The Best Companies That Grow Their Dividends

I wanted to provide a list of factors to consider when searching for the best companies that grow their dividends over the long haul. I recommend placing a primary emphasis on per share earnings growth and sales growth, and also examining debt, share count dilution, and payout ratios as part of your analysi

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It is not a requirement, but companies that grow their dividends over long periods of time tend to belong to non-cyclical industries that don’t experience many dips in profit.

The pharmaceutical giant Johnson & Johnson has grown its dividend annually since 1963, and has never quit its payout to shareholders at any point in its publicly traded history. What makes this possible? Earnings never collapse to force a dividend cut.

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Dividend Investing: A Seven Step Guide

Dividend investing for intermediate and serious investors has been the topic of my blog since I started it in 2013. I love the slowness during the last week of the year because it lets you step back and get philosophical about the big picture of what you’re trying to accomplish. As a service to new readers, I thought I would create a seven-step guide to dividend investing to offer as much of my condensed investing philosophy in a short period of time as I can.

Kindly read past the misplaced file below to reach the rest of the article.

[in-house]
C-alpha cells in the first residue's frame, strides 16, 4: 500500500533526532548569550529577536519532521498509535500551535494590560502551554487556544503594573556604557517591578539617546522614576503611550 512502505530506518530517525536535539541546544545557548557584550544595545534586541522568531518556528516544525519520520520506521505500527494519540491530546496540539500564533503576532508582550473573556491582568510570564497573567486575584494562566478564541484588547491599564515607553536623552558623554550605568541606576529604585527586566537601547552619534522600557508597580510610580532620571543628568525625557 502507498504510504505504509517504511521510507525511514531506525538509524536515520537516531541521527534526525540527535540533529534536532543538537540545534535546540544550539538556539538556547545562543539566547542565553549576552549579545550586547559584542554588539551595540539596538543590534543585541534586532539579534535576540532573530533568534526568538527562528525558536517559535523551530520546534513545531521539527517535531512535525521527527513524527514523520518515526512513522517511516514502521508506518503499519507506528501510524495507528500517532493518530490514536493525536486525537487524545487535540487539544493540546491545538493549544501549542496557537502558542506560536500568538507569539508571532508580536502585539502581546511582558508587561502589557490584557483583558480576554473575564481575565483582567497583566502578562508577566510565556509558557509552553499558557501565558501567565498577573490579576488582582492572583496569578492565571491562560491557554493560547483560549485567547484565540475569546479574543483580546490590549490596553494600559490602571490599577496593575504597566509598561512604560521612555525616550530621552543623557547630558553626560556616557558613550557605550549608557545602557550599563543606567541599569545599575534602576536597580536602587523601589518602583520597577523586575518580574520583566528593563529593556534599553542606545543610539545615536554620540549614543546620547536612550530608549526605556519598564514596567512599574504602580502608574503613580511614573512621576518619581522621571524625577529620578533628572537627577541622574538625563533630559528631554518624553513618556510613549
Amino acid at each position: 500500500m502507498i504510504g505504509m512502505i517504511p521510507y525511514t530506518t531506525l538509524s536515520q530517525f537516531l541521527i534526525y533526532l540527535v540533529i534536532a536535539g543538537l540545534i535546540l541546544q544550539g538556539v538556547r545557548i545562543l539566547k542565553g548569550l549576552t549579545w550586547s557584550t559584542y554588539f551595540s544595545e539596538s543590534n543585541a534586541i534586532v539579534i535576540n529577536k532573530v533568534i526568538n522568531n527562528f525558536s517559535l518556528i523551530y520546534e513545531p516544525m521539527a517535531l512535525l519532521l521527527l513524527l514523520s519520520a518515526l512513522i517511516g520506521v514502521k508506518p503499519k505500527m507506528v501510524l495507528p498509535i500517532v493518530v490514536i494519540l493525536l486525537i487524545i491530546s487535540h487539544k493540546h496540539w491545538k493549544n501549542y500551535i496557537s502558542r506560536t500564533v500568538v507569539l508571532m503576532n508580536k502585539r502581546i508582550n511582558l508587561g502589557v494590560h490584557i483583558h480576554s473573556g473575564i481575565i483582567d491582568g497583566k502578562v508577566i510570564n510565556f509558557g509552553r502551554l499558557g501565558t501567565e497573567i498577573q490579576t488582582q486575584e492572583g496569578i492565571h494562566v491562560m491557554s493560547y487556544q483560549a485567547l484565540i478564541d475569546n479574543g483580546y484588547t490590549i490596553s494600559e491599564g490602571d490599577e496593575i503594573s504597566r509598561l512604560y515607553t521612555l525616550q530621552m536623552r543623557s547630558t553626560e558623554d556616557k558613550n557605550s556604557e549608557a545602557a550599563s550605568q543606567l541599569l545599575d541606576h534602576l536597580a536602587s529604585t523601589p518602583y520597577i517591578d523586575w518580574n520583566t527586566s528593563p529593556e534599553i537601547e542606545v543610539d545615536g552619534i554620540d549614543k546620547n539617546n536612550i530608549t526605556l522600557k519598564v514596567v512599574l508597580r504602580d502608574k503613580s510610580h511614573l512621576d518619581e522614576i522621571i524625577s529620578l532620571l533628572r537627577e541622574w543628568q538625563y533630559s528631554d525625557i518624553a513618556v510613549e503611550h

Step 1: Determine whether dividend investing best fits your circumstances.

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REIT IRA Investing In 2017

If you are looking for something that will throw off large amounts of income over the next decade, the possibility of stuffing your IRA with shares of the real estate investment trust W.P. Carey (WPC) seems like one of the smartest decisions you can make to get some passive income flowing. There is also the psychic reward of knowing those cash dividends would require taxation at ordinary income rates if held in a taxable brokerage account but can build up undisturbed if held in an individual retirement account. Theis ability to elide taxation is a reason why I consider attractive REITs to be an ideal retirement holding–a good chunk of the total return comes from cash dividends, and the gusher really opens up when you let the share count increase for years and years.

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